Back to List
The Fourth Industrial Revolution in Japan Moving to an information-oriented society

Japan’s Non-Manufacturing Sector Must Seek to Utilize AI & IoT Technologies

-- Breaking Away from Existing Operations is Crucial



Japan stands on the brink of a Fourth Industrial Revolution, calling for a drastic improvement in productivity, while seeking to leverage effective technologies including artificial intelligence (AI) and the Internet of Things (IoT), which connect everything to the Internet. It should be noted, however, that the mere introduction of AI and IoT technologies by simply following the fashionable trend in business would probably result in decreased productivity, contrary to expectations.
What is the recipe for success in achieving higher productivity by introducing AI and IoT technologies? In this article, we would like to present our industrial analysis and our independent research results regarding businesses in Japan, based on discussions held at a related study group led by the Japan Center for Economic Research (JCER).


The Impact of the State of Emergency on the Japanese Economy

State of Emergency should be extended until Stage II
-- Consumption will set to recover from spring 2021
-- Large benefit to the medical care system and the economy


Urgent Policy Proposals

Priority should be given to fighting the virus,not stimulating the economy
-- Direct spending of 11tn yen to protect livelihoods, businesses
-- Action plans based on prolonged infection are essential

主査:Kazumasa IWATA


Accident Cleanup Costs Rising to 35-80 Trillion Yen in 40 Years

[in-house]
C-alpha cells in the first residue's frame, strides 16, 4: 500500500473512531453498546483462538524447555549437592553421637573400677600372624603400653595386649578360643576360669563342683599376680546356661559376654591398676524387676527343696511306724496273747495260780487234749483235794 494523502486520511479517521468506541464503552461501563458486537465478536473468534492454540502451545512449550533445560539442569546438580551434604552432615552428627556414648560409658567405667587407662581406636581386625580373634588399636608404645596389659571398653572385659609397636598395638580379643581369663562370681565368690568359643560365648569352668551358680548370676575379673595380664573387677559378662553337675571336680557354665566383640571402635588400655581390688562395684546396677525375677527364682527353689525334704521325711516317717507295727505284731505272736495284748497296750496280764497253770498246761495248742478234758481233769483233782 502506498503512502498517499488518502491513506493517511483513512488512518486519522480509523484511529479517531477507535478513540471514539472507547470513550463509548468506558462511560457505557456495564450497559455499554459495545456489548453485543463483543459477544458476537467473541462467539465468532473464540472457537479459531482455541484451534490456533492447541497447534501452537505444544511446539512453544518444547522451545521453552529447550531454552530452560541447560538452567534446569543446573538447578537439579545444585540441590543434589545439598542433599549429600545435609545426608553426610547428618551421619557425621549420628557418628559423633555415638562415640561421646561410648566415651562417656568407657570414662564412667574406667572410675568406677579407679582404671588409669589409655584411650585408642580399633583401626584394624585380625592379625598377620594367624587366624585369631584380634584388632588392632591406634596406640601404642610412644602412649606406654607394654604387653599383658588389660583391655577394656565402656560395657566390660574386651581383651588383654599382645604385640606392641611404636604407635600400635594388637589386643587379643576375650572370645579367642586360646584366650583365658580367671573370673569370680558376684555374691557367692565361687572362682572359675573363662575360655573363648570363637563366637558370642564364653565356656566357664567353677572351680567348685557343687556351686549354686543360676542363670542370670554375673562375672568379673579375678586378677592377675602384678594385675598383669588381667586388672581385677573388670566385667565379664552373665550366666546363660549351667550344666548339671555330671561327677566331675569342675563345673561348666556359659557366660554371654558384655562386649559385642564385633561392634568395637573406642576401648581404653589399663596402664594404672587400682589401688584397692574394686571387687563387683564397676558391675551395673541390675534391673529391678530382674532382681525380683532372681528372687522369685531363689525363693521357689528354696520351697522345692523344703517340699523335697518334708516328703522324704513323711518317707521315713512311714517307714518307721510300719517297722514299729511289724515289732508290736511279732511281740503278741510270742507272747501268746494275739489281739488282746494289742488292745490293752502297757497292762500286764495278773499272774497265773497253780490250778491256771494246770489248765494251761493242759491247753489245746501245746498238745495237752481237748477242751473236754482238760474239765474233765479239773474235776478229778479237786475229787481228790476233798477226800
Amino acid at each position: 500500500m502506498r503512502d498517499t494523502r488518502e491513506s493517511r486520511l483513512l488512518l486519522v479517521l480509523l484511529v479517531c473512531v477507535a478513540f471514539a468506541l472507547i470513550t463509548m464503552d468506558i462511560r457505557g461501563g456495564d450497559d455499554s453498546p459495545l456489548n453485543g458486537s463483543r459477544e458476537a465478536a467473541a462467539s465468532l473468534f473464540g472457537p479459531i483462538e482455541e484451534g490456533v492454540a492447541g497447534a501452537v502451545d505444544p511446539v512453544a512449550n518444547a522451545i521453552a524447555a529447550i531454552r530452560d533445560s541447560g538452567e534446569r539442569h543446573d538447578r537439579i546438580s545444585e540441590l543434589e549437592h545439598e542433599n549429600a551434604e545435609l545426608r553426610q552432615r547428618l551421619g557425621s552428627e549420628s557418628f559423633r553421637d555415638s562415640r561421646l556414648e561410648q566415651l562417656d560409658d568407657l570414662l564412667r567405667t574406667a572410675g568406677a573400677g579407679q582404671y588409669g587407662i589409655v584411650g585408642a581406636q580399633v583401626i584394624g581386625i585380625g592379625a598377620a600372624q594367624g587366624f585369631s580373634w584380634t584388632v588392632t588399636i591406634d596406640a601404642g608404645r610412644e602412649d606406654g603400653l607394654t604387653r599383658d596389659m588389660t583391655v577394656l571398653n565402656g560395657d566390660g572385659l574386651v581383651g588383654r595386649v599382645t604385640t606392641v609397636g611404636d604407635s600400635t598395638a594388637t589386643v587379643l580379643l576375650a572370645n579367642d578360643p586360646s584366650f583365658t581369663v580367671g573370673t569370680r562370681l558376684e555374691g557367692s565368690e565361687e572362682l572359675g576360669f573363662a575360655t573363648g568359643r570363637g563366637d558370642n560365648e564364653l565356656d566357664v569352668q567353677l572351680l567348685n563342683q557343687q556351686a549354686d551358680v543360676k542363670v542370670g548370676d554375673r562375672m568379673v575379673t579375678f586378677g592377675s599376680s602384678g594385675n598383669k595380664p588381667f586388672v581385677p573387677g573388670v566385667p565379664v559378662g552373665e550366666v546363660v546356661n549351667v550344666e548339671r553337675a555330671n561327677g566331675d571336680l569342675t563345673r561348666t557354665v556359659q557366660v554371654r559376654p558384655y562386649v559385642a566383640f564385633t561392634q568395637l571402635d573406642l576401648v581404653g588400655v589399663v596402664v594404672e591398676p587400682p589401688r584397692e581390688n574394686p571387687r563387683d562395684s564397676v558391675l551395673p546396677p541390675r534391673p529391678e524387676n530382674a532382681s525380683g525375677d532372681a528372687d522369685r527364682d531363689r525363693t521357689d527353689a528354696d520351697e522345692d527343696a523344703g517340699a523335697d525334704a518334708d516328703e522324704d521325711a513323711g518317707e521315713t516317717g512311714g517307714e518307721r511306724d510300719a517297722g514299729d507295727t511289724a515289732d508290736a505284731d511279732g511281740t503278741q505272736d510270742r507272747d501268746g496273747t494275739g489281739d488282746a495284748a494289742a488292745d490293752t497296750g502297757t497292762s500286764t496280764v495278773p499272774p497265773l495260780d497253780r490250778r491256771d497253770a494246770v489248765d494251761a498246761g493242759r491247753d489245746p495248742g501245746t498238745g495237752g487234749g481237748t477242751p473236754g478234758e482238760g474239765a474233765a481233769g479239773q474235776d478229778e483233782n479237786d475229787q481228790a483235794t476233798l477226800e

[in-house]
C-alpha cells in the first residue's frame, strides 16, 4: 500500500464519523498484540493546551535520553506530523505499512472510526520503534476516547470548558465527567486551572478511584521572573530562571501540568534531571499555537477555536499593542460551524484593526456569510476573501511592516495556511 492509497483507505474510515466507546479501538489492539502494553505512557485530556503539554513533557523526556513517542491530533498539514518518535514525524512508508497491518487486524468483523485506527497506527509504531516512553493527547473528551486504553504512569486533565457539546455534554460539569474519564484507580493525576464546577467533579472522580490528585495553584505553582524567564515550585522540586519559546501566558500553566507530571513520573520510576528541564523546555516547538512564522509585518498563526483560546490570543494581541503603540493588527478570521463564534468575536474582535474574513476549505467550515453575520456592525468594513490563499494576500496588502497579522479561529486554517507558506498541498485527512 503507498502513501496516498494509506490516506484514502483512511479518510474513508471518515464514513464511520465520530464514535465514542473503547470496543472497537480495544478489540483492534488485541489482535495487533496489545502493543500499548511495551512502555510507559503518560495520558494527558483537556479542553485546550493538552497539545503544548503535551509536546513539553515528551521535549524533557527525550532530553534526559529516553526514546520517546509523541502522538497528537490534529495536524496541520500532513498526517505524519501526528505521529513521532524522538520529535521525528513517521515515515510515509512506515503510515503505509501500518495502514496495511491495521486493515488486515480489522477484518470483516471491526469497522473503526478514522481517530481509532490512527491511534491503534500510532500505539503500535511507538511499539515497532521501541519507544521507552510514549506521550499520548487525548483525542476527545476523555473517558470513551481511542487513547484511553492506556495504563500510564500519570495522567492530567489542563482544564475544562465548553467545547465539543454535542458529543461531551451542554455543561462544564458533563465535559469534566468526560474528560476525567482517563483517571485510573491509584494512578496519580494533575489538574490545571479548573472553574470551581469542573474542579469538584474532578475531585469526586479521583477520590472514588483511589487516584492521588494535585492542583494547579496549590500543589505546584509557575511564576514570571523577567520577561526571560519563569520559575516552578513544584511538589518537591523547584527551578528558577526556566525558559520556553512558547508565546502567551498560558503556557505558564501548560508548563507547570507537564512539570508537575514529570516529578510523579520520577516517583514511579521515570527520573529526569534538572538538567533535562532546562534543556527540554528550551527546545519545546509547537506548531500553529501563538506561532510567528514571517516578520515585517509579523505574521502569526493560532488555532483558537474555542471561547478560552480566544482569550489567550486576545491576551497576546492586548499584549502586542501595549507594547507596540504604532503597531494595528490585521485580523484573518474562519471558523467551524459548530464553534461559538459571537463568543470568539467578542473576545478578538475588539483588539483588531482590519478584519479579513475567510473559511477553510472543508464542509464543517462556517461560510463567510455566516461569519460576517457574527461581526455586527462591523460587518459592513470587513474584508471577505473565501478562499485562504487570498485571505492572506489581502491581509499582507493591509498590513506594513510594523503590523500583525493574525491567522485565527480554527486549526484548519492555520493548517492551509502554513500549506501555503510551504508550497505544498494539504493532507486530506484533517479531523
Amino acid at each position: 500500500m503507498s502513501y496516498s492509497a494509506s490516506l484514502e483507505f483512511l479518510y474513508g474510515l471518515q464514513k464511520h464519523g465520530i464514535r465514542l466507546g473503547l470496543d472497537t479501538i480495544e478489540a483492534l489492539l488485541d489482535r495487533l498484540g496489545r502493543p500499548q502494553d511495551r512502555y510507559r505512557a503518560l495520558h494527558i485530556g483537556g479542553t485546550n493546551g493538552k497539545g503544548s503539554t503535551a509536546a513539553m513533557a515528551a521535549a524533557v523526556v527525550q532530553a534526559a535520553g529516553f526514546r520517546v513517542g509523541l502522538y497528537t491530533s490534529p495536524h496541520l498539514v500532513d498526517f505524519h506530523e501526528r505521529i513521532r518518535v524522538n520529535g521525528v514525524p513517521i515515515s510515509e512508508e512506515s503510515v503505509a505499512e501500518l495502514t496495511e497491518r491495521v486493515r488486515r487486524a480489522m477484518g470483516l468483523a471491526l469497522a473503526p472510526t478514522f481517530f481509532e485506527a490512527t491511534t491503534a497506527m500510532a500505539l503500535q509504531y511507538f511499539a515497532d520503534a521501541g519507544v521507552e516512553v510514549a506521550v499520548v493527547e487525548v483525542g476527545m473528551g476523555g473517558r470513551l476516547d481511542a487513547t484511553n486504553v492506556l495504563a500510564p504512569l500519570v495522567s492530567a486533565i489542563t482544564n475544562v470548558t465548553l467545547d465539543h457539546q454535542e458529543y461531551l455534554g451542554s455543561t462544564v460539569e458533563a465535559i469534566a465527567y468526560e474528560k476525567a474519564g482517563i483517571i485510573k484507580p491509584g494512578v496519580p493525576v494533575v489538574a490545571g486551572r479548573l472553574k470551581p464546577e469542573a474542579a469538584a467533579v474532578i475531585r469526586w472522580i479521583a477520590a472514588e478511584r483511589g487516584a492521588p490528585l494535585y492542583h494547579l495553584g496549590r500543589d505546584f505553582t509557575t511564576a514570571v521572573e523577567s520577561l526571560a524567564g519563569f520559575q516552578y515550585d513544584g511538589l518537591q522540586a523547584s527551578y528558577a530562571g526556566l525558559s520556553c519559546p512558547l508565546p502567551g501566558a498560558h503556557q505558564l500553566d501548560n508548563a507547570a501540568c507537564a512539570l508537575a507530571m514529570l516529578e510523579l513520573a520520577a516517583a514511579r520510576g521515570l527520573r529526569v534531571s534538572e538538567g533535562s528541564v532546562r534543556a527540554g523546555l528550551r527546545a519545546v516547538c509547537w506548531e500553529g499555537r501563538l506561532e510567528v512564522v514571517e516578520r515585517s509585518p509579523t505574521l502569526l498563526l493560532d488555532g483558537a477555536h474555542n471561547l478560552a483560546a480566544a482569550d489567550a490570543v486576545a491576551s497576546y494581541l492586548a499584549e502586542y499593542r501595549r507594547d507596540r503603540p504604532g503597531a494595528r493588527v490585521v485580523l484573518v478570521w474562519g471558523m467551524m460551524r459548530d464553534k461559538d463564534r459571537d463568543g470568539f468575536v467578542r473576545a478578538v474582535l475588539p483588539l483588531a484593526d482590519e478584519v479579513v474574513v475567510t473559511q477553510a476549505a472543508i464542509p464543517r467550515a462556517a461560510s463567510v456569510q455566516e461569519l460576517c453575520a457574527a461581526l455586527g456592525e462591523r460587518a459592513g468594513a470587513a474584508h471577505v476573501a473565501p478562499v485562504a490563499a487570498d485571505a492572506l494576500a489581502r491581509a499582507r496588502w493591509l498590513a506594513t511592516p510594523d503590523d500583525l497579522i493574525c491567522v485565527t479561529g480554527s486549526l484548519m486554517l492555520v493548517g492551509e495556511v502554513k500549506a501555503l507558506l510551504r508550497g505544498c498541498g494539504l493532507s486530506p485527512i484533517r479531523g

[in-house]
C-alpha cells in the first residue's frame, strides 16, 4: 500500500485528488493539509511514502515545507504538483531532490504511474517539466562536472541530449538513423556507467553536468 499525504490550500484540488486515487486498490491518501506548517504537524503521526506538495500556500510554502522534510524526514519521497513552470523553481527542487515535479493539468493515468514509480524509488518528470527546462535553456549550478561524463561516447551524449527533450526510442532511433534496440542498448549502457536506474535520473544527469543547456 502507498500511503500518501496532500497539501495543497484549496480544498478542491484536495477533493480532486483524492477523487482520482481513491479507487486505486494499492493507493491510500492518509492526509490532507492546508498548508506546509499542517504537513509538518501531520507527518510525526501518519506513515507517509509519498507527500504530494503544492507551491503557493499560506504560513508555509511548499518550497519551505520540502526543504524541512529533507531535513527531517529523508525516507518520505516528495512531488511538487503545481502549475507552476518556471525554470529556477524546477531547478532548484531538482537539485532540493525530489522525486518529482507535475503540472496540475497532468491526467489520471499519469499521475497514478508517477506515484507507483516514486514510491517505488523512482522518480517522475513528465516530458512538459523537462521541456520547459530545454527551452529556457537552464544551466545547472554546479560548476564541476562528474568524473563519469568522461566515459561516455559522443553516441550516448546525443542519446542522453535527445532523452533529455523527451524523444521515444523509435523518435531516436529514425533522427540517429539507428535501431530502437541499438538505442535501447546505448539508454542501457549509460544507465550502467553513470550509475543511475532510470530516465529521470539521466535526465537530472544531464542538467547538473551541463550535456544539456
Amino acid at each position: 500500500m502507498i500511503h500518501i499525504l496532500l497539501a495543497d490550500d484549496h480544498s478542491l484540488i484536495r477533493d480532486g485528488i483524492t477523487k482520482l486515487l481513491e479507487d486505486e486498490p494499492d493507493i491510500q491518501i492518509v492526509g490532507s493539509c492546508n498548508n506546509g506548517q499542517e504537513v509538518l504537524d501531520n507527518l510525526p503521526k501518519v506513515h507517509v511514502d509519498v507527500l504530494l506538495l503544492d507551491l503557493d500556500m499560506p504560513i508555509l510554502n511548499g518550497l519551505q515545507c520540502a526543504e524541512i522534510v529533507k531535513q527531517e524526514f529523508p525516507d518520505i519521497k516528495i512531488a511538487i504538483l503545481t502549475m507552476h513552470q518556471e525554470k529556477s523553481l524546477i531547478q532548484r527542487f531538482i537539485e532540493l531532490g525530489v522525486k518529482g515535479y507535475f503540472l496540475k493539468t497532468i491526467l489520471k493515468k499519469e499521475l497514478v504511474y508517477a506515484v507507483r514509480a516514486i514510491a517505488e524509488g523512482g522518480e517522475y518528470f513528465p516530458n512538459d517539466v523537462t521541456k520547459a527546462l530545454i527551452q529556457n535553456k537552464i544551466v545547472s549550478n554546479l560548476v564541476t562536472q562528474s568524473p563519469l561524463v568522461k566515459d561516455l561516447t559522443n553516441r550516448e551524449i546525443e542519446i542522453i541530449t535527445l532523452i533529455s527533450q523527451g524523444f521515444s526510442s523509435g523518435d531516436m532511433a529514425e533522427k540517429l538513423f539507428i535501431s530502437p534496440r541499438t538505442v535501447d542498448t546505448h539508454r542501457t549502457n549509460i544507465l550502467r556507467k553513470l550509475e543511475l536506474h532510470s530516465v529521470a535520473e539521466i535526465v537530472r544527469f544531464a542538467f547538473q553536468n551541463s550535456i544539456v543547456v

Considering the postponing of decommissioning with “Confinement-managing” scenario as a possible option
Urgent need for measures to manage contaminated water

Public Financial Burden of the Fukushima Nuclear Accident


In fiscal 2018, we will revise our long-term macroeconomic forecasts to 2060.


Productivity has not been growing in tandem with increasing PhDs in Japan

- Problem may be rooted in university education or business misapplication
- As imported technology stalls, "self-sufficiency" remains the rule in Japan

Does Japanese research and development contribute to economic growth?


CO2 Emissions Reduction of 70% by 2050 is Possible with the Introduction of an Environmental Tax

- Making the Environment Protection Compatible with Economic Growth is Possible with Structural Economic Reforms
- Tax Revenues of ¥12 Trillion would be needed if fossil fuel prices remain unchanged


Japan’s Non-Manufacturing Sector Must Seek to Utilize AI & IoT Technologies

-- Breaking Away from Existing Operations is Crucial

Moving to an information-oriented society